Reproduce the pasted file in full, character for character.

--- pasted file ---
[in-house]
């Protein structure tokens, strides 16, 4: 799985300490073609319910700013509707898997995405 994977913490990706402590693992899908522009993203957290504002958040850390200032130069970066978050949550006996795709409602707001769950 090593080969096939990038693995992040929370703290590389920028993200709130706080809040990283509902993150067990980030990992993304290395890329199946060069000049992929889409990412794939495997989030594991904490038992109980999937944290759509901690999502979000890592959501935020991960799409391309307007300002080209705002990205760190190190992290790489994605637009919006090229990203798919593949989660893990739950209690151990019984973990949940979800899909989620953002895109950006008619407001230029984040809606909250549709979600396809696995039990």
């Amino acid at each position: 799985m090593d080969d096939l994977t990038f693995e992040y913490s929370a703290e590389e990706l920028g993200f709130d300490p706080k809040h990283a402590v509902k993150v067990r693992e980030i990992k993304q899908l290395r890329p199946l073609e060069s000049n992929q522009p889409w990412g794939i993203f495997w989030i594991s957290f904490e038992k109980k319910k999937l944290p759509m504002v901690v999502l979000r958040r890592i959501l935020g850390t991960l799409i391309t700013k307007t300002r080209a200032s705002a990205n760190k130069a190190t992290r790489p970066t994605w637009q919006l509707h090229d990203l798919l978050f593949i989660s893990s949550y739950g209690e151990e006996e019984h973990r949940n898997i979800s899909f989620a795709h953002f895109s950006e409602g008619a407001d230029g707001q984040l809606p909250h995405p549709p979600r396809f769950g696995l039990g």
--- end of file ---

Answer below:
[in-house]
């Protein structure tokens, strides 16, 4: 799985300490073609319910700013509707898997995405 994977913490990706402590693992899908522009993203957290504002958040850390200032130069970066978050949550006996795709409602707001769950 090593080969096939990038693995992040929370703290590389920028993200709130706080809040990283509902993150067990980030990992993304290395890329199946060069000049992929889409990412794939495997989030594991904490038992109980999937944290759509901690999502979000890592959501935020991960799409391309307007300002080209705002990205760190190190992290790489994605637009919006090229990203798919593949989660893990739950209690151990019984973990949940979800899909989620953002895109950006008619407001230029984040809606909250549709979600396809696995039990």
């Amino acid at each position: 799985m090593d080969d096939l994977t990038f693995e992040y913490s929370a703290e590389e990706l920028g993200f709130d300490p706080k809040h990283a402590v509902k993150v067990r693992e980030i990992k993304q899908l290395r890329p199946l073609e060069s000049n992929q522009p889409w990412g794939i993203f495997w989030i594991s957290f904490e038992k109980k319910k999937l944290p759509m504002v901690v999502l979000r958040r890592i959501l935020g850390t991960l799409i391309t700013k307007t300002r080209a200032s705002a990205n760190k130069a190190t992290r790489p970066t994605w637009q919006l509707h090229d990203l798919l978050f593949i989660s893990s949550y739950g209690e151990e006996e019984h973990r949940n898997i979800s899909f989620a795709h953002f895109s950006e409602g008619a407001d230029g707001q984040l809606p909250h995405p549709p979600r396809f769950g696995l039990g």